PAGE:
India – population 1.324 billion people (2016).
Intimidating? A bit.
Friendly? Without a doubt!
When planning my trip to India last year, I admit to being a bit apprehensive. Not about the country itself, but about the sheer volume of people. I had visions of millions of people milling outside the front door of my hotel, just waiting for me to step into the street so they could sell me their wares, be my guide, take me on tours or simply to beg for money.
Yes, it was busy and loud and frenetic, however it was all very manageable. Perhaps I was a bit lucky with where we stayed and the cities we visited. Wherever we went we were greeted with a smile. A smile can overcome any barrier, start conversations and communicate that we are open and willing to learn and share.
On the whole, I found the people of Rajasthan to be unfailingly welcoming and friendly. In some cases no doubt, this was driven by the hope of generating a sale, but a laugh and a wave of my hand and a polite ‘No, thanks’ was enough to allow me to continue on my way.
The tour I joined travelled on numerous overnight trains and public buses. For some reason, I was consistently seated separately from my group, in a completely different part of the train. I was a little nervous about this the first time, but as soon as I sat down all my fears vanished. Within seconds of the train moving off, the Indian families in my compartment would open their voluminous suitcases and unpack their evening meal. As the spicy aroma wafted my way, it was quickly followed by their insistent invitations to join them for dinner.
I had the most interesting conversations with both men and women as the train rattled through the night including a long chat with a young, female microbiologist. She was making the tiring journey from Delhi, 19 hours in total, to meet her husband who was stationed with the army at Jaisalmer. Sadly, they only see each other every couple of months and this visit was just for the weekend. Our conversation covered a vast array of topics, but focussed mainly on Indian wedding traditions and marriage generally. She was a new bride and was still very much caught up in the excitement of it all, and we found that we were equally fascinated by each other’s traditions and ceremonies. In India, a wedding includes at least three separate events – a music night where family members must sing, dance and perform for each other, the engagement party, and then the actual wedding. Each celebration may have anything up to, or over, 500 guests! Can you imagine the cost of feeding and entertaining them all?
Later in the tour, as we were wandering down a street one evening in Jaipur, a wave of colour and noise caught our attention. A few of us couldn’t resist peering through a gap in a fence to watch all the bright lights, dancing and music of the celebration, only to have a man walk up to us and invite us to join them at the wedding! As you can imagine we were dressed in pretty standard tourist attire, but with a broad smile, he insisted we would be welcome. We didn’t need to be asked twice and in we walked to be swamped by the other guests all clad in luxurious fabrics and dripping in jewels. It was a surreal experience as we chatted to everyone, sampled the 100 metre long buffet (I am NOT exaggerating) and met the exhausted and shell-shocked bride and groom. After three days of partying, the Happy Couple must have thought they were seeing things and wondered what planet these scruffy Westerners had dropped in from!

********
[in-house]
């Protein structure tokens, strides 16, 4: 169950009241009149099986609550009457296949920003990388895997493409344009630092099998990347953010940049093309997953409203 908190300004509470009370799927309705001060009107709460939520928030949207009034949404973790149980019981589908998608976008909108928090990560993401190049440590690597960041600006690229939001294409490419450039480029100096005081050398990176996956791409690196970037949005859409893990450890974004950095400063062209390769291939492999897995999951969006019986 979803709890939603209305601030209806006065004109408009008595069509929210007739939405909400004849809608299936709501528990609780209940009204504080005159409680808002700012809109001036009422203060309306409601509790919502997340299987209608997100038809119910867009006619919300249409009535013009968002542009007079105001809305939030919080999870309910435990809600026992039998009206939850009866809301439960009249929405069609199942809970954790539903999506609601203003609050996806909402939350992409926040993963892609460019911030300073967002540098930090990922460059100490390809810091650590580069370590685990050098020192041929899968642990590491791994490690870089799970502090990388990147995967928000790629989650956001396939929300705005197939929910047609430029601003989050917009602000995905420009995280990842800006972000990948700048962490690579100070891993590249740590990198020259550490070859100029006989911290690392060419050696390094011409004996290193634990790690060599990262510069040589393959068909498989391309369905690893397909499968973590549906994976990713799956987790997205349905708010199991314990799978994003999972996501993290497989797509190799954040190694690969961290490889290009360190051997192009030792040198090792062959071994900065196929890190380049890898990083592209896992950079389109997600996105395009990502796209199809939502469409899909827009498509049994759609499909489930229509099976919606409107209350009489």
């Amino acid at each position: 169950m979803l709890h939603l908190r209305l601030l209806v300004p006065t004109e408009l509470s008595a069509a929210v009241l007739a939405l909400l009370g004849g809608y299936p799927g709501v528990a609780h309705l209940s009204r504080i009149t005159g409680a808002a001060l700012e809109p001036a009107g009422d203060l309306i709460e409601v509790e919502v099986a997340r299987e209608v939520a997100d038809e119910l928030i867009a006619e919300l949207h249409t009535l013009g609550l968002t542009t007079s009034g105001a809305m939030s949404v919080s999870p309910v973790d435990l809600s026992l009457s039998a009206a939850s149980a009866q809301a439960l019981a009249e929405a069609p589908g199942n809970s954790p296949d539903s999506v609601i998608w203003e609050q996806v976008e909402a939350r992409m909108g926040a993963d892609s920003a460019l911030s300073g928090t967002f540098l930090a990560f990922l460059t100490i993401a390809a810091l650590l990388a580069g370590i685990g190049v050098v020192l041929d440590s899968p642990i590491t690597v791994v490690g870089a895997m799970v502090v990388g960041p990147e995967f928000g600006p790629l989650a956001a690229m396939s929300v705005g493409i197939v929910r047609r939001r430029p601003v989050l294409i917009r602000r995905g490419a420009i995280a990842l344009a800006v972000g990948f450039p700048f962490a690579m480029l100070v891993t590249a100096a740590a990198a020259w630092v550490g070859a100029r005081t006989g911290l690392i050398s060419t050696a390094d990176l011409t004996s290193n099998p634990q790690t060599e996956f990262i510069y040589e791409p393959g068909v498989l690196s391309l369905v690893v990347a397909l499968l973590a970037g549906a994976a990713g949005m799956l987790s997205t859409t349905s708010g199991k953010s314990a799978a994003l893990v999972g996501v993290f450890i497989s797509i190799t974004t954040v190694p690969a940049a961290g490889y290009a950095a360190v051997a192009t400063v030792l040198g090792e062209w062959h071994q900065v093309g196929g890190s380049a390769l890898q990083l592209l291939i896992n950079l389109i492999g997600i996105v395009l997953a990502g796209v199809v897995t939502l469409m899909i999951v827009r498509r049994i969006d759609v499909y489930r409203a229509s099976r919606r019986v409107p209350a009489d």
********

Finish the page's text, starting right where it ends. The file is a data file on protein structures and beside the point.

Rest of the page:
Indian children are especially friendly and they all want a photograph with you. That’s OK when there are only a handful, but when it is a school excursion of 700 children, that can get a little tiring AND time-consuming! The adults are only marginally less enthusiastic for photos with foreigners. I can’t help but think how odd I am going to look in all these strangers’ photo albums. I reckon if ‘taking selfies’ was an Olympic sport, it would be GOLD, GOLD, GOLD to India!
English is widely spoke throughout Rajasthan and it is easy to navigate around the place. If people aren’t fluent, they are generally keen to do their best to communicate in an attempt to improve their English. It is really only the very old people who are a little shy and reluctant to chat.
Before departing Australia, I had read plenty about the need for women to take extra care when travelling in India. I didn’t experience any major problems, but I played it pretty safe. Women in India have an interesting place in society, obvious discrimination in some areas, and then benefits in others. I was amused and interested to find out that women receive discounted tickets on buses and trains and to go to the movies. Go figure?
I realise I have only visited a very small part of this large and colourful country, but I would recommend it to anyone.
Knowing there is a warm welcome waiting for you, plaster on your best smile and sally forth into the chaos.
What is the friendliest country you have visited?